7 Ways to Live Better With Low Vision

Make your day-to-day living easier with these home and lifestyle tips.

Updated on October 10, 2023

Woman reads a braille book.
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As many as 23.4 million people in the United States live with visual impairment, according to a 2021 study published in the journal Ophthalmology. Diabetic retinopathy, macular degeneration, and blindness are just a few eyesight problems affecting millions, though many more people develop conditions like cataracts and glaucoma, which may worsen as they progress.

While diagnosis and treatment are key in preventing the loss of eyesight, there are steps you can take on your own to avoid injury and make day-to-day living easier. Read on for smart home and lifestyle tips for people living with low vision.

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Injury-proof your home

To get around easier and prevent falls, it's important to first remove tripping hazards. Start by removing throw rugs, slippery bathmats, excess electrical cords, low-lying furniture like ottomans, magazine racks, and other forms of clutter. Designate places where you can tuck away everyday items like shoes and toys, and clear walkways between rooms. 

Next, modify your home for visibility and maneuverability:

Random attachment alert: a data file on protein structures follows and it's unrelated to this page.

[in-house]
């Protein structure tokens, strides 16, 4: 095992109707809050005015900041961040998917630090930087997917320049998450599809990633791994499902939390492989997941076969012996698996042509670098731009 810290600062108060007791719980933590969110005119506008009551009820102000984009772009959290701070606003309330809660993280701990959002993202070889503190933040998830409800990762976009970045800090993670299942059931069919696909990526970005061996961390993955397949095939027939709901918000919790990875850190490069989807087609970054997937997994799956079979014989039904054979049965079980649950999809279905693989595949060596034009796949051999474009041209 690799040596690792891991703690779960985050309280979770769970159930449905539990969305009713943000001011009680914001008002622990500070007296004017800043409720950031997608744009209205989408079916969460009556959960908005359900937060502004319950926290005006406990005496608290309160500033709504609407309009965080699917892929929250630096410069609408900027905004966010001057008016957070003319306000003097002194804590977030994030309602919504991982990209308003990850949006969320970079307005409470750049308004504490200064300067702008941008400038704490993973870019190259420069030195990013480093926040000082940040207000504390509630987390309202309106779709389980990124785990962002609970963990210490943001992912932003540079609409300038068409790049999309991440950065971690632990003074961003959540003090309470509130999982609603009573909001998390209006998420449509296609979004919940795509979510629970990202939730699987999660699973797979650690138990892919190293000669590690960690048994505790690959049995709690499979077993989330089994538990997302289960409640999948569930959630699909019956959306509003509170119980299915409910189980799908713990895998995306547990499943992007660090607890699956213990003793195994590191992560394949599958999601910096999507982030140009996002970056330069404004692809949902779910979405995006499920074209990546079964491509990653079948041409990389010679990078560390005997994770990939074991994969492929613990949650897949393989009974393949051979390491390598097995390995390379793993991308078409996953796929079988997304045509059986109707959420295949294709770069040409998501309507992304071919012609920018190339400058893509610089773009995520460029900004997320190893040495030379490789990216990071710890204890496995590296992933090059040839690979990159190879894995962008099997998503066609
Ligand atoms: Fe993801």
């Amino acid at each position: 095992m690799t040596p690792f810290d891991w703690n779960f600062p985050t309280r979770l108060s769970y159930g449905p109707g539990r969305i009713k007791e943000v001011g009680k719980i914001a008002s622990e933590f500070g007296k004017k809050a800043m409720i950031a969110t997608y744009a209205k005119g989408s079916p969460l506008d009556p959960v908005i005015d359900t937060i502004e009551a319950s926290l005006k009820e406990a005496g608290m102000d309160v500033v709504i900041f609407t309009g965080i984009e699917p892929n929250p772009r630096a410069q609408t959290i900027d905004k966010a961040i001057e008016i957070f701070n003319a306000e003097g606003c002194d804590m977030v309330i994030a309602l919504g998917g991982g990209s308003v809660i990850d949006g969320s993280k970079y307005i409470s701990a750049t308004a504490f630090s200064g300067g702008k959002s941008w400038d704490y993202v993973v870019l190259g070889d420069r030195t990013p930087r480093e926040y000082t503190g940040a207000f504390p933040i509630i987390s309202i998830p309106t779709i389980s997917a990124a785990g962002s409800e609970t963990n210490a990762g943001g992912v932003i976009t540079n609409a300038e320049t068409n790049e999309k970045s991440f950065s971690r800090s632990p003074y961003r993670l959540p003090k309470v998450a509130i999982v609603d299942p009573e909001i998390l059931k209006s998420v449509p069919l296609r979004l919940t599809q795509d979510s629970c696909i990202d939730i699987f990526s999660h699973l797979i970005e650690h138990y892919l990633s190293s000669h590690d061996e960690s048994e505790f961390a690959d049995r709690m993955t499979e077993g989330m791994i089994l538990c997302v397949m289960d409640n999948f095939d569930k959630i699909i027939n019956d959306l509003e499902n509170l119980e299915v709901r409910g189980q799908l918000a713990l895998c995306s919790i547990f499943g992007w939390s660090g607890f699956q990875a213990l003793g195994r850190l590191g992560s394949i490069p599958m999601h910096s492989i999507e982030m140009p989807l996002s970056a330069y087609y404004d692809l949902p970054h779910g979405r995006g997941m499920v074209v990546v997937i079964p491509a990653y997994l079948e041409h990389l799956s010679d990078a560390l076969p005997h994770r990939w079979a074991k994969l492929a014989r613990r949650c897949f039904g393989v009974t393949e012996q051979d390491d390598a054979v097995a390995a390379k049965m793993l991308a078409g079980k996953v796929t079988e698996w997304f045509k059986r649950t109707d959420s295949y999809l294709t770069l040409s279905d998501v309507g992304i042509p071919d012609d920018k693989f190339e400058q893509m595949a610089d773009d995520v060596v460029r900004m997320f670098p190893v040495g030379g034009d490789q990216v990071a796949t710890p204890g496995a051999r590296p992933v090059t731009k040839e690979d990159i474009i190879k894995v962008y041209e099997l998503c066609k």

• Mark steps, thermostats, and outlets with colorful tape.
  • Install grab bars along stairs and in the bath.
  • Purchase appliances with large buttons and knobs.

When you buy home items like towels or dishes, look for items that color-contrast with tables, walls and counters. They'll be easier to see.

Person changes a lightbulb.
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Light up your life

Ample light is crucial to help people with low vision move freely and enjoy activities at home. For general lighting, try overhead fixtures with strong bulbs and easy-to-access switches. Open shades to let in natural light when you can. And pay special attention to dimly lit corners and stairs, especially after dark. Motion-sensor nightlights can come in handy for moving through your home during evening and nighttime hours.

For lighting tasks like reading or cooking, make sure there's a direct source of illumination nearby. Reading lamps and under-cabinet fixtures can brighten without glare, which can be an issue for folks with low vision. To cut glare, use shades or angle lights so they don't shine directly on surfaces.